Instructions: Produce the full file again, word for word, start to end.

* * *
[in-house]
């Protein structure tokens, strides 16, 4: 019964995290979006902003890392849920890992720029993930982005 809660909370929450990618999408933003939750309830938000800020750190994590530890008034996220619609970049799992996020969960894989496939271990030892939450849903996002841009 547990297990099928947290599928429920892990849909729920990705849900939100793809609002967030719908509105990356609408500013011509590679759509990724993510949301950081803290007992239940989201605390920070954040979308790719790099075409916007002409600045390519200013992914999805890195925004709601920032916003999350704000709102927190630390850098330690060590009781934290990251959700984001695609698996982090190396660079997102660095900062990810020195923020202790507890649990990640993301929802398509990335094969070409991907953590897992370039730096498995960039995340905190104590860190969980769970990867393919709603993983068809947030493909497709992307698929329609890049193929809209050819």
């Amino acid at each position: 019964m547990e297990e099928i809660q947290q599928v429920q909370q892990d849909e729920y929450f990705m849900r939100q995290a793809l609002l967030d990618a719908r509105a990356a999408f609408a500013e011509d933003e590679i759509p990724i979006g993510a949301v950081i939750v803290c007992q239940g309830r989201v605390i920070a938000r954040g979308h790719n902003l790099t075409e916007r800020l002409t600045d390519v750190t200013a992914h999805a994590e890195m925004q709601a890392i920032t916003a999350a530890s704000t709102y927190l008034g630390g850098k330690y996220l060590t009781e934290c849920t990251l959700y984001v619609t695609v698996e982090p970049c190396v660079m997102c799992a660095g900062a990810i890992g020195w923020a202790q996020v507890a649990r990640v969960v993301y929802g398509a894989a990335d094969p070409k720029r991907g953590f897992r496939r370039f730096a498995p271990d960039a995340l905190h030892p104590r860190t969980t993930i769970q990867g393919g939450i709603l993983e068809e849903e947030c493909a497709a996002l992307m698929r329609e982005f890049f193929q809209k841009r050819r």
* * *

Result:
[in-house]
């Protein structure tokens, strides 16, 4: 019964995290979006902003890392849920890992720029993930982005 809660909370929450990618999408933003939750309830938000800020750190994590530890008034996220619609970049799992996020969960894989496939271990030892939450849903996002841009 547990297990099928947290599928429920892990849909729920990705849900939100793809609002967030719908509105990356609408500013011509590679759509990724993510949301950081803290007992239940989201605390920070954040979308790719790099075409916007002409600045390519200013992914999805890195925004709601920032916003999350704000709102927190630390850098330690060590009781934290990251959700984001695609698996982090190396660079997102660095900062990810020195923020202790507890649990990640993301929802398509990335094969070409991907953590897992370039730096498995960039995340905190104590860190969980769970990867393919709603993983068809947030493909497709992307698929329609890049193929809209050819």
């Amino acid at each position: 019964m547990e297990e099928i809660q947290q599928v429920q909370q892990d849909e729920y929450f990705m849900r939100q995290a793809l609002l967030d990618a719908r509105a990356a999408f609408a500013e011509d933003e590679i759509p990724i979006g993510a949301v950081i939750v803290c007992q239940g309830r989201v605390i920070a938000r954040g979308h790719n902003l790099t075409e916007r800020l002409t600045d390519v750190t200013a992914h999805a994590e890195m925004q709601a890392i920032t916003a999350a530890s704000t709102y927190l008034g630390g850098k330690y996220l060590t009781e934290c849920t990251l959700y984001v619609t695609v698996e982090p970049c190396v660079m997102c799992a660095g900062a990810i890992g020195w923020a202790q996020v507890a649990r990640v969960v993301y929802g398509a894989a990335d094969p070409k720029r991907g953590f897992r496939r370039f730096a498995p271990d960039a995340l905190h030892p104590r860190t969980t993930i769970q990867g393919g939450i709603l993983e068809e849903e947030c493909a497709a996002l992307m698929r329609e982005f890049f193929q809209k841009r050819r």